Car drivers rally to Norris over scorn for commuters

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The Independent Online
Perhaps surprisingly for a Tory minister, Steven Norris forgot one important motive when he defended commuting by car as opposed to public transport - money.

For many who drive instead of taking public transport, the chief benefit is financial. Why pay to travel by public transport when a company car and company parking allow them to do it for nothing?

Mr Norris yesterday stood by his comments on commuters. On Wednesday, he had defended private cars as "extraordinarily convenient'', adding: "You don't have to put up with dreadful human beings sitting alongside you.''

In Oldham he was adamant: "They are not words one regrets having spoken...but it is a sincere regret that people attempt to make a news story by taking a remark out of context."

The 49-year-old junior minister, a former Wiltshire car dealer, had flown by shuttle from London to Manchester, where he was met by a hired metallic silver Vauxhall Omega to take him on the 40-minute drive to Oldham.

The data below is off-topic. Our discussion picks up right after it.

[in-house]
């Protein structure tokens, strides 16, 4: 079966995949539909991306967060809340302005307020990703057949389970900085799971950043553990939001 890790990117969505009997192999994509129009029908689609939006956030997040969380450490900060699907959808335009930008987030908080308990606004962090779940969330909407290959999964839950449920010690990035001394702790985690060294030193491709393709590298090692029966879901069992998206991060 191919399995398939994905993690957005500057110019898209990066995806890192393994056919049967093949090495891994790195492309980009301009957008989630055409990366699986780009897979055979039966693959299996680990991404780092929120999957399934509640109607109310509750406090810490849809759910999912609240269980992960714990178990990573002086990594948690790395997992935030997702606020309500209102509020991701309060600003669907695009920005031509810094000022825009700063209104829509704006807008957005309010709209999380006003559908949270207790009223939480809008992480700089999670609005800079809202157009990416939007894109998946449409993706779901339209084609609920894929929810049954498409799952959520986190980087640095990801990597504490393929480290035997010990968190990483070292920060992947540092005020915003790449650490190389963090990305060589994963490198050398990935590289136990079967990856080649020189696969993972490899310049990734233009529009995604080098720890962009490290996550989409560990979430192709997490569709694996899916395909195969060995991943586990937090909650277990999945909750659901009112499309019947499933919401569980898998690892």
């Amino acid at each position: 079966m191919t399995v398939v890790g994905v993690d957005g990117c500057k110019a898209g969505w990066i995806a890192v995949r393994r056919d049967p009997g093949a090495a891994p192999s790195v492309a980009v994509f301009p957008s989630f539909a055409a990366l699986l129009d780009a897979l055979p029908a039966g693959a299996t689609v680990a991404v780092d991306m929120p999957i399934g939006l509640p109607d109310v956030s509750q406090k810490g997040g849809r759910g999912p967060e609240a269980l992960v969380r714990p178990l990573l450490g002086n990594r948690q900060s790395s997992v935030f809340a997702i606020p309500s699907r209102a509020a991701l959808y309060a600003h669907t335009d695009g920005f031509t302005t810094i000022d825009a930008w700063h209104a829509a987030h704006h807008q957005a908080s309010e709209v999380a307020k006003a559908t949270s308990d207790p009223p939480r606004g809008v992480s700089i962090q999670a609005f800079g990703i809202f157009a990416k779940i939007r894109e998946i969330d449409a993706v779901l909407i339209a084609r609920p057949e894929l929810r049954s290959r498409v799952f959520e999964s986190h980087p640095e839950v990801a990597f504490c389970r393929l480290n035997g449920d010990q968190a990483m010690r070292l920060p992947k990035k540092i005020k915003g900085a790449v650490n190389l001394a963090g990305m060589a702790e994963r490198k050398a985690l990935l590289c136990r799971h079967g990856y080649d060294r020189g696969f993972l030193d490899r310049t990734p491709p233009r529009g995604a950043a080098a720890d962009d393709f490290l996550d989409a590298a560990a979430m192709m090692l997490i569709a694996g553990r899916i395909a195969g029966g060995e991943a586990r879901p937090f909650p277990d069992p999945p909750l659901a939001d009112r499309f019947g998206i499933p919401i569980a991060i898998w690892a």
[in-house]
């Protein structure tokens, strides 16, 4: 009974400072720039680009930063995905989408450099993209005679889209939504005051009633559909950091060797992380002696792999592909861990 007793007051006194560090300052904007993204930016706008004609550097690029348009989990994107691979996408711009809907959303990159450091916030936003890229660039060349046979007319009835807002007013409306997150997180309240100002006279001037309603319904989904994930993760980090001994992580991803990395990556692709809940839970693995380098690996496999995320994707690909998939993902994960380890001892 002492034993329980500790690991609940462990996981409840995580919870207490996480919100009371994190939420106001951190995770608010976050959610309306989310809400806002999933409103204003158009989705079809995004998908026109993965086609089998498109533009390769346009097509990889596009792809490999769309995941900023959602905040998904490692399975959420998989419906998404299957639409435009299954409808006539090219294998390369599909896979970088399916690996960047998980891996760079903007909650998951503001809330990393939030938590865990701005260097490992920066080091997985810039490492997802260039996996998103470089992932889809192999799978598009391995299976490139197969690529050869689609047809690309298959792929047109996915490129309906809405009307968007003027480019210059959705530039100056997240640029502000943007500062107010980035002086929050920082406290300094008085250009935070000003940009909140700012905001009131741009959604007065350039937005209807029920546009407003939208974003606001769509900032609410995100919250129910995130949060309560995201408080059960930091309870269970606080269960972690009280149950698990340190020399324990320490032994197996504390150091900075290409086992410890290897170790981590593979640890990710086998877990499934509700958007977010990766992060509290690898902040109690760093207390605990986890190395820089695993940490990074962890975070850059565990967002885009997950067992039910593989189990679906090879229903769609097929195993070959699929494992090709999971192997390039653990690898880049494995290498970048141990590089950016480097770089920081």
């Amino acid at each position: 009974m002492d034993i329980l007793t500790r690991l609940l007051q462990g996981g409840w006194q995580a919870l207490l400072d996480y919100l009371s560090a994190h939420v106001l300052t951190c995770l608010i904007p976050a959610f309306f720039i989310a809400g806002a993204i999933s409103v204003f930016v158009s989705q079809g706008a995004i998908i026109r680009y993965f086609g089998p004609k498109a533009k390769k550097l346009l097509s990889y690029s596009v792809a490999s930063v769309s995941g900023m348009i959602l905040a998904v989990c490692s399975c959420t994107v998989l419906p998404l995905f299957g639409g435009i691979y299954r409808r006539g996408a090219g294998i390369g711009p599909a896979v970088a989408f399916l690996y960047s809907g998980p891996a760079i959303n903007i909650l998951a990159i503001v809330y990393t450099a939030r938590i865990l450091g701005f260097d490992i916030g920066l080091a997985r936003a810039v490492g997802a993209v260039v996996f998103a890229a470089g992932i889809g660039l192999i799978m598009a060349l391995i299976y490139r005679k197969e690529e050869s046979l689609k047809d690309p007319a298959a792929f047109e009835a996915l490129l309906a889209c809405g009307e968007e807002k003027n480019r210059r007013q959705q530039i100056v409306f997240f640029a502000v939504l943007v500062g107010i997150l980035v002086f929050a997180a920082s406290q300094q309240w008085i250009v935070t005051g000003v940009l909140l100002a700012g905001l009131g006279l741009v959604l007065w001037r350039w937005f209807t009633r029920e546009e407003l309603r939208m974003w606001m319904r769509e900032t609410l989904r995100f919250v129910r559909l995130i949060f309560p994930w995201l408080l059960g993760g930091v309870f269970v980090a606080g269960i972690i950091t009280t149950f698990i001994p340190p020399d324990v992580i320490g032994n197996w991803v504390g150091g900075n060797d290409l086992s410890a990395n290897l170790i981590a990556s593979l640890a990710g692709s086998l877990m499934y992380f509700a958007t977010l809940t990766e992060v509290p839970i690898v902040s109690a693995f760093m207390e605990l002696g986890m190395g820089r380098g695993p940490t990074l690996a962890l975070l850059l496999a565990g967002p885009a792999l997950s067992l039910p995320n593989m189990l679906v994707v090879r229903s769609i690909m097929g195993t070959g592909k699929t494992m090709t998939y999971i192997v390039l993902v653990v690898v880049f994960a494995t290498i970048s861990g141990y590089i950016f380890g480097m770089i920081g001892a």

"The implication I would be offensive to commuters of whom I am one, and have been one, for much more of my life than I have been a minister, is daft," he said. "They are not only my voters, they are the people that I like and get on with, because I am one of them."

Car drivers yesterday overwhelmingly agreed with the minister responsible for public transport that the cocoon-like nature of car interiors was a big attraction. They liked having their own music and controlling the temperature.

They understood what he meant - even when they did not agree - when he said a bonus was that "you don't have to put up with dreadful human beings".

Robert Halse, for instance, a 37-year-old computer service engineer, was enthusiastic about the advantages of driving his company car, a Ford Mondeo, the 14 miles from Feltham, in the west of London, to the City. It takes him an hour and a half.

"You can have your own music. You can stop and start when you want, break the journey and travel when you want, not when someone says there is a service," he said.

But, Mark Carpenter, 26, a long-distance rail commuter from near Southampton, who picks up a company Mercedes to use in London, said that his train-travelling companions were far from dreadful.

"I have only being doing it for about three months, but it's far better than I imagined. I haven't found anybody unpleasant at all. Most people just keep themselves to themselves," he said.

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